Child Safety and Blinds
Kids and cords do not mix. Here are some important safety guidelines to follow:
- Move cribs and other furniture children can climb up on to get to windows away from windows, blinds, etc..
- Keep all cord out of reach of children. Cut cords short or wrap them around a cord cleat.
- Anchor cords for continuous cord loop blinds, shades and shutters.
- Make sure you lock cords on window blinds to prevent them from falling.
- Consider purchasing cordless blinds or shades in areas or window children can reach
- Corded window treatments purchased before 2001 should be replaced or retrofitted with cord-repair devices to reduce potential strangulation risks.
- CPSC recommends against knotting or tying the cords together on window blinds or shades because this creates a new loop in which a child could become entangled.
The following information provided by the U.S. Consumer of Product Safety CommissionClick here to view pdf versionhttp://www.cpsc.gov/CPSCPUB/PUBS/cords.html
Consumer Product Safety AlertFROM THE U.S. CONSUMER PRODUCT SAFETY COMMISSION, WASHINGTON, D.C. 20207
Children Can Strangle in Window Covering Cords
In cooperation with the U.S. Consumer Product
Safety Commission (CPSC), the Window Covering
Safety Council (WCSC) announced recalls to repair
horizontal window blinds to prevent the risk of
strangulation to young children. The recalls involved
millions of window blinds with pull cords and inner
cords that can form a loop and cause strangulation.
From 1991 to 2000, CPSC received reports of 160
strangulations involving cords on window blinds: 140
strangulations involved the outer pull cords, and 20
involved the inner cords that run through the blind
In 1994, CPSC worked with the window covering
industry to redesign new window blinds to eliminate
the outer loop on the end of the pull cords and provide
free repair kits so consumers could fix their
existing blinds. Window blinds sold since 1995 no
longer have pull cords ending in loops.
In 1999, CPSC began a new investigation of window
blind deaths. In an extensive review of incidents,
CPSC found that children could also become entangled
in the inner cords that are used to raise the slats
of blinds. These entrapments occur when a young
child pulls on an inner cord and it forms a loop that a
child can hang in. All of these deaths involved children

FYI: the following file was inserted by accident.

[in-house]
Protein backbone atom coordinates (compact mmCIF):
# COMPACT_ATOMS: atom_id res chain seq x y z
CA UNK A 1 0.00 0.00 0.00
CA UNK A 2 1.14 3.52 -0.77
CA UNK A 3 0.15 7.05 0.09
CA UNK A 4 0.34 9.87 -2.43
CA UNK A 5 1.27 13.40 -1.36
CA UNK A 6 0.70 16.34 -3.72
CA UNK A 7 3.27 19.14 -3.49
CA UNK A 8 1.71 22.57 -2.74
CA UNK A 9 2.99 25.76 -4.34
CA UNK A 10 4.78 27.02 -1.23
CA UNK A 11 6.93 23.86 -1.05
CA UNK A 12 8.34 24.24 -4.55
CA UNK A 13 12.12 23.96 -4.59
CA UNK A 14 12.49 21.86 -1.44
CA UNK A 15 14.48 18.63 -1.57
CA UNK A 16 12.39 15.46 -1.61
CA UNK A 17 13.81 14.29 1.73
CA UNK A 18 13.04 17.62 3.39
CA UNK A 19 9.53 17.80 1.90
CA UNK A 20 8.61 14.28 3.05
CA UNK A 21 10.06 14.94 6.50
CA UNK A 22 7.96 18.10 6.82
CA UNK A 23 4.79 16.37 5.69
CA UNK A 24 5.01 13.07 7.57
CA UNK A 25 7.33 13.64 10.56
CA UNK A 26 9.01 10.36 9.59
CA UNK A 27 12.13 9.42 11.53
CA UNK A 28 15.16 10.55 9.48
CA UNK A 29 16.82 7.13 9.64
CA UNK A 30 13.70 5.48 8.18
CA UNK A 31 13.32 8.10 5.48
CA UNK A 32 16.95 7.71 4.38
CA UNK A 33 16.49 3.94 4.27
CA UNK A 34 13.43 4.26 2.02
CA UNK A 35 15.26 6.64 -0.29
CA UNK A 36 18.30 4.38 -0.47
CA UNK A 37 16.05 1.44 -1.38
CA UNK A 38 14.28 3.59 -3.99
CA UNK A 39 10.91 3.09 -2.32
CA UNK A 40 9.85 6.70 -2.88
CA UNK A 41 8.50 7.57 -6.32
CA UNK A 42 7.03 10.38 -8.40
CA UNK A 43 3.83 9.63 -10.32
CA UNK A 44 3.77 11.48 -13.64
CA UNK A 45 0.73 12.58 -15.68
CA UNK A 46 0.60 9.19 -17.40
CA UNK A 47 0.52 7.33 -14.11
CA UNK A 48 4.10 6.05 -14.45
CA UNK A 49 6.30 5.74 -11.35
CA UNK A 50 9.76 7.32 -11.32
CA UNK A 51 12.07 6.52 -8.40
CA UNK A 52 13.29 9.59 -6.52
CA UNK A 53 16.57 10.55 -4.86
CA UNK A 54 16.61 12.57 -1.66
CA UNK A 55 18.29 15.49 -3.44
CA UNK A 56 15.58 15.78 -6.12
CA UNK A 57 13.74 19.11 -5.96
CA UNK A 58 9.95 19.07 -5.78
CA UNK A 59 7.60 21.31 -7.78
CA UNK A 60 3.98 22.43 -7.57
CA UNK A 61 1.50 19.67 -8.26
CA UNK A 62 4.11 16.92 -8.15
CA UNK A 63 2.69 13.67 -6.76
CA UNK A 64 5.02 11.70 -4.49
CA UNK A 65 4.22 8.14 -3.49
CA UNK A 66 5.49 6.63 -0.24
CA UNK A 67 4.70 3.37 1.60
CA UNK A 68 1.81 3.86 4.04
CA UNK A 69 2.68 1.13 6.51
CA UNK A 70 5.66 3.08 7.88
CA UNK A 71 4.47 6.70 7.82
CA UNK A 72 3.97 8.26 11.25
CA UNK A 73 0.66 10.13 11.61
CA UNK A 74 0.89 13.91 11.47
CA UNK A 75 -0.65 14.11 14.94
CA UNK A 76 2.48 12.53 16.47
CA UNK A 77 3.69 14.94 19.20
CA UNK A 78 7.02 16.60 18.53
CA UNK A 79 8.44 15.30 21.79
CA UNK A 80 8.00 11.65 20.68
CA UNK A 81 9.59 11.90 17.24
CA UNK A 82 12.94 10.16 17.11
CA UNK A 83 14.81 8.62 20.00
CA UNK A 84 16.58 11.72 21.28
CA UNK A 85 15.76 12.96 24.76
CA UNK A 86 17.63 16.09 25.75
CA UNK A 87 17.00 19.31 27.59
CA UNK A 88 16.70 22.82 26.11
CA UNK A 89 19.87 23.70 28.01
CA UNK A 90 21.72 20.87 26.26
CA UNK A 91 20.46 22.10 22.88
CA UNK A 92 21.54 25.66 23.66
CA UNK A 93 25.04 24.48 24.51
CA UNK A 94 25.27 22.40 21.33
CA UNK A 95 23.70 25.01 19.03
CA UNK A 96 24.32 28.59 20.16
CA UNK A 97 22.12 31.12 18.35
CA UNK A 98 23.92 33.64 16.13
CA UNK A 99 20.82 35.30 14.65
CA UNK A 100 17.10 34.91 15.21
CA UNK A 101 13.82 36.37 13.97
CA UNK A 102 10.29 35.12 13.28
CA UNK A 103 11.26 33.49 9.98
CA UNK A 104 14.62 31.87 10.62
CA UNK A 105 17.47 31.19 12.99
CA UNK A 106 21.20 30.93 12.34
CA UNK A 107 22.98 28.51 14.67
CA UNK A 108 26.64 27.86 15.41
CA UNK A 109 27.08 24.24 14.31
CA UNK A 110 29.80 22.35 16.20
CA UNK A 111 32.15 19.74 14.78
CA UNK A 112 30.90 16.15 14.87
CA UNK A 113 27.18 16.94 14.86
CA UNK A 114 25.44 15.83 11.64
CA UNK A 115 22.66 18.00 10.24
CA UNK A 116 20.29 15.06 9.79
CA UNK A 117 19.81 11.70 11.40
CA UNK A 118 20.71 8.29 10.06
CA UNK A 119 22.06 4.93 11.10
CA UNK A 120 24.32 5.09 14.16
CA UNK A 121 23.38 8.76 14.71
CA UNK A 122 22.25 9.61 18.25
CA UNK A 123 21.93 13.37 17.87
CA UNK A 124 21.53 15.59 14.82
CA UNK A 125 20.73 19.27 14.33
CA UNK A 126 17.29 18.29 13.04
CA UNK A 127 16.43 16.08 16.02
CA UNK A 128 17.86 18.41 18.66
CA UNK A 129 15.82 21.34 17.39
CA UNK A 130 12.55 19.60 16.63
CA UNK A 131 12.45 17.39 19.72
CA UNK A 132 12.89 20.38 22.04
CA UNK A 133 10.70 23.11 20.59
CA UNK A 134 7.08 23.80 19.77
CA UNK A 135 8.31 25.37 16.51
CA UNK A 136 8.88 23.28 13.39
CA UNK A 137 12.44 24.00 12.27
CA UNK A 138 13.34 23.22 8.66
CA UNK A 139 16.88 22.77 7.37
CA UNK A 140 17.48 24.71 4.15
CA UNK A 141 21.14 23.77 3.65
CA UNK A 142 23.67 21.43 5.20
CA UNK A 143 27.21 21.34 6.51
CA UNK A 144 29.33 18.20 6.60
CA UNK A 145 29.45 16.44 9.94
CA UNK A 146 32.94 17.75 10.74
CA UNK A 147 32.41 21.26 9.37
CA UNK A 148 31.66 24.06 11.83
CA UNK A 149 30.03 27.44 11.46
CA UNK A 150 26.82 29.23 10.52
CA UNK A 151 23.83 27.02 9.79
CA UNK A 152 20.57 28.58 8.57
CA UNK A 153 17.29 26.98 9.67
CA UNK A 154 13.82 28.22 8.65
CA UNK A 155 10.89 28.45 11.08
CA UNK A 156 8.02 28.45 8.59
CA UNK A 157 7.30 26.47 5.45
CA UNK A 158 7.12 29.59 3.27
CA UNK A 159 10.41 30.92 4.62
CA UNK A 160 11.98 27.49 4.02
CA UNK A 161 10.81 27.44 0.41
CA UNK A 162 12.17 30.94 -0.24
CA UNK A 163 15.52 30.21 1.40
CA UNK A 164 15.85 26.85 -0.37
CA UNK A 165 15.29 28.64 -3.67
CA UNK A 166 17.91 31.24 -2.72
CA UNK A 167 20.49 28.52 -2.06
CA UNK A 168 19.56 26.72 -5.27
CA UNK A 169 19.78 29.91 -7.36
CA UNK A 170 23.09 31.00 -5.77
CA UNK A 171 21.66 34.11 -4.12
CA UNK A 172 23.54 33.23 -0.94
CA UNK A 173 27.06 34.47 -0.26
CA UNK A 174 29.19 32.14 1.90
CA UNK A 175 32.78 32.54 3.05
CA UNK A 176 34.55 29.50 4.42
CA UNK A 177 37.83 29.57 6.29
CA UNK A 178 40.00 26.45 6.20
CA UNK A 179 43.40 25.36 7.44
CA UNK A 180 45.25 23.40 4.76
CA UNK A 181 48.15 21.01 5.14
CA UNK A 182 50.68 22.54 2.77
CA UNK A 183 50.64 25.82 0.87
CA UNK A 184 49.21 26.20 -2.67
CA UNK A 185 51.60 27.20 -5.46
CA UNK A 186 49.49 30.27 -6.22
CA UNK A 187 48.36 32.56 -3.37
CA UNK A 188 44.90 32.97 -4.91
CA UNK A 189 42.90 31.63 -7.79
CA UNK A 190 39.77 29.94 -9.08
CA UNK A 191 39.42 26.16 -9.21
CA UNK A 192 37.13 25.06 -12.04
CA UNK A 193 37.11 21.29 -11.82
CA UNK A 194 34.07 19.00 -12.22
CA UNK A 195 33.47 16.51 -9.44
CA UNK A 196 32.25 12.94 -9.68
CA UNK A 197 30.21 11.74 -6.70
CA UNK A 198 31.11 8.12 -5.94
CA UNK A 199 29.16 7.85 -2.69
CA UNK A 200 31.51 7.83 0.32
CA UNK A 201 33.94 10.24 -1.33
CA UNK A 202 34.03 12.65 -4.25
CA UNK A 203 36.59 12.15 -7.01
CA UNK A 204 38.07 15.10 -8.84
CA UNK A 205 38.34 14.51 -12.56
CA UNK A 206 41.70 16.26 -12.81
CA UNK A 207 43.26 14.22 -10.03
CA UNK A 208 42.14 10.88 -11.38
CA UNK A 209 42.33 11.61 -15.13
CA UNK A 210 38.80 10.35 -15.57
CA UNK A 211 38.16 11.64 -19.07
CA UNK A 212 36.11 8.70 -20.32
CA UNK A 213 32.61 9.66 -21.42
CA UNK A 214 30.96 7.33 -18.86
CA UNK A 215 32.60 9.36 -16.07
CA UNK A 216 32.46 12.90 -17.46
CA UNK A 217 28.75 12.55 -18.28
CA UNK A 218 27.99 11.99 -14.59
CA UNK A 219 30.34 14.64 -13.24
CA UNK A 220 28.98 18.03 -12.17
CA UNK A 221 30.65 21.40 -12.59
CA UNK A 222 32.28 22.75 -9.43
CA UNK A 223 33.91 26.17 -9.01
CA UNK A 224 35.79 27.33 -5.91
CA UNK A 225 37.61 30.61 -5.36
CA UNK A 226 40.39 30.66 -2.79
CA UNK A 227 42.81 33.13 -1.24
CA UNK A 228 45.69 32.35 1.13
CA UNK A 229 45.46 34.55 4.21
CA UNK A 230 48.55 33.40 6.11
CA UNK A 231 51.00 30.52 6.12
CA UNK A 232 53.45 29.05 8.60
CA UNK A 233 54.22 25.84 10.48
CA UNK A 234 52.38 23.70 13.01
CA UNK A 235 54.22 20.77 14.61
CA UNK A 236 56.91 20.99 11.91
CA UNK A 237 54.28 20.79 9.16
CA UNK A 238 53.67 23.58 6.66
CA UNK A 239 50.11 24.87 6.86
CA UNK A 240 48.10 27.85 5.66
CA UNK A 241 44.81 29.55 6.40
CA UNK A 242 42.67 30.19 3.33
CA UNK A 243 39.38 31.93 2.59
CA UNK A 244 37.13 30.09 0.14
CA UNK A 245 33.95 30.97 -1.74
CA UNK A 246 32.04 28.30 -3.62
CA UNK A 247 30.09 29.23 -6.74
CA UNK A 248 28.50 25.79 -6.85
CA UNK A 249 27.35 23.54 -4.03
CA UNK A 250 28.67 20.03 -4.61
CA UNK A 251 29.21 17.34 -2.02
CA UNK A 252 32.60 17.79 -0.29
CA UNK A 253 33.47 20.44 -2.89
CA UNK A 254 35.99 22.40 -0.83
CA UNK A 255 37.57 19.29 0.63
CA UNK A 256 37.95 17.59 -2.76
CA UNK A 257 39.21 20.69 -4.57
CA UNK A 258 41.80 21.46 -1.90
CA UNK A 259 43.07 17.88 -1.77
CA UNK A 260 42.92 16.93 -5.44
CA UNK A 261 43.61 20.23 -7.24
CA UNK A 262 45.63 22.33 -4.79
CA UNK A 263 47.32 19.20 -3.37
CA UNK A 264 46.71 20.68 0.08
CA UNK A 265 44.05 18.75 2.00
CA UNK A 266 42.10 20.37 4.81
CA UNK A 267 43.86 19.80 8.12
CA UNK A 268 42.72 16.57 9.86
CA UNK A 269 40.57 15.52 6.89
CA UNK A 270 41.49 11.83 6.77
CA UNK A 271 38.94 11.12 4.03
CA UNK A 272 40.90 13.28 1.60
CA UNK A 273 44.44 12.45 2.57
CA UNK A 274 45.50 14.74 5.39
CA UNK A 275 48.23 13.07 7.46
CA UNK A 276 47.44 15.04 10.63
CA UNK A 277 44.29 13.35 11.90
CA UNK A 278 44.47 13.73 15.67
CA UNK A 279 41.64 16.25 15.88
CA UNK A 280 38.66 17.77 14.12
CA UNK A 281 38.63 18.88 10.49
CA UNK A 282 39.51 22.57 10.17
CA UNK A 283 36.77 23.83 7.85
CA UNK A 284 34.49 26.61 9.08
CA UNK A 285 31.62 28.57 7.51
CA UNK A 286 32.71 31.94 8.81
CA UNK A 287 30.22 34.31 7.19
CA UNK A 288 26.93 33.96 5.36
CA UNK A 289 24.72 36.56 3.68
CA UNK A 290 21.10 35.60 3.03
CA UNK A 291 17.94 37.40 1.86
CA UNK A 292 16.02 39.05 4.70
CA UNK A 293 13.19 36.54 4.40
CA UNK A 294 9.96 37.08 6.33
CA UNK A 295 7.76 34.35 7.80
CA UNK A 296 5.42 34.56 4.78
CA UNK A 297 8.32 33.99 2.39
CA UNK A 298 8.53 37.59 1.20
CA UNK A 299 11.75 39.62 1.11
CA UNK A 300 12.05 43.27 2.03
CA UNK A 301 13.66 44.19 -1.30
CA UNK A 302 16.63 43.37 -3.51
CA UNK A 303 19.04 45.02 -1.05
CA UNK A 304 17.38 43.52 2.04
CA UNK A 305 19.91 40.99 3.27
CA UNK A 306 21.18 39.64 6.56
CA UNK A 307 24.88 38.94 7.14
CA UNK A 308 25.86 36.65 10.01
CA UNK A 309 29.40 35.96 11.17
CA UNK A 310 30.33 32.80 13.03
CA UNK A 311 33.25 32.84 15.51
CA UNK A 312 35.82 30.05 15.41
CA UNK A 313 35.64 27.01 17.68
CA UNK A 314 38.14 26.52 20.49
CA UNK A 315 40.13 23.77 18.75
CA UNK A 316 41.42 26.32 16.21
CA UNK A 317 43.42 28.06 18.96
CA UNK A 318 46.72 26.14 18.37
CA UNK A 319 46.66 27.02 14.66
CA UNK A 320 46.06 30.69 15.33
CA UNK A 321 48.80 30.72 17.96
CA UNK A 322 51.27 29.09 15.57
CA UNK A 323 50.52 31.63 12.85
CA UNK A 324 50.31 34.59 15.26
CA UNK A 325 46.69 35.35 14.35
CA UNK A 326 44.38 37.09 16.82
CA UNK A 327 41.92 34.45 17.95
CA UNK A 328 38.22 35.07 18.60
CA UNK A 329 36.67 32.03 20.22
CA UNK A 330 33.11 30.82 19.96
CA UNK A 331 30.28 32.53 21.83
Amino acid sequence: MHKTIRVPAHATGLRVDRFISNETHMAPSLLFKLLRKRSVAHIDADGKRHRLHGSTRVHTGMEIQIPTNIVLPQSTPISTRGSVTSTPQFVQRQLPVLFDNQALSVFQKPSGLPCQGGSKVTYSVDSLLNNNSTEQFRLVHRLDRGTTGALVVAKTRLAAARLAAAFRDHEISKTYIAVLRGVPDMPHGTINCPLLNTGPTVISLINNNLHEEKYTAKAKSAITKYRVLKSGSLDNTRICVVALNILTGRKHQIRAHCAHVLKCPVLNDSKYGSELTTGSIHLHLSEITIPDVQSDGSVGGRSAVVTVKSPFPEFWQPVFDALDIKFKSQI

in cribs or playpens placed next to windows. In
most cases, the outer pull cords were placed out of
reach, but the children still strangled when they pulled
on the inner cords of the blinds. The strangulation
victims ranged in age from 9 months to 17 months.
As a result of the CPSC investigation, the industry
has further redesigned window blinds. Window
blinds sold since November 2000 have attachments
on the pull cords so that the inner cords can’t form
a loop if pulled by a young child. Consumers with
blinds bought before Nov. 2000 should repair them.
Consumers who have window blinds with loops should immediately
visit WCSC (windowcoverings.org/20.html) or call
800-506-4636 to receive a free repair kit for each set of blinds.
The repair kit includes small plastic attachments to prevent
inner cords from being pulled loose. Instructions for cord
stop installation (windowcoverings.org/10_03.html) are easy
and repair can be done in minutes without removing blinds.
The kit also includes safety tassels for pre-1995 window
blinds with outer pull cords ending in loops.
Consumers should cut the loops and install the safety
tassel at the end of each pull cord.
Consumers who have vertical blinds, draperies or
pleated shades with continuous loop cords can also
order from the same toll-free number a special tiedown
to prevent strangulation in those window coverings.
Parents should keep window covering cords and
chains permanently out of the reach of children. Never
place a child’s crib or playpen within reach of a window
blind. Unless the cords can be completely removed
from the child’s reach, including when the child climbs
on furniture, CPSC recommends against knotting or
tying the cords together because this creates a new
loop in which a child could become entangled.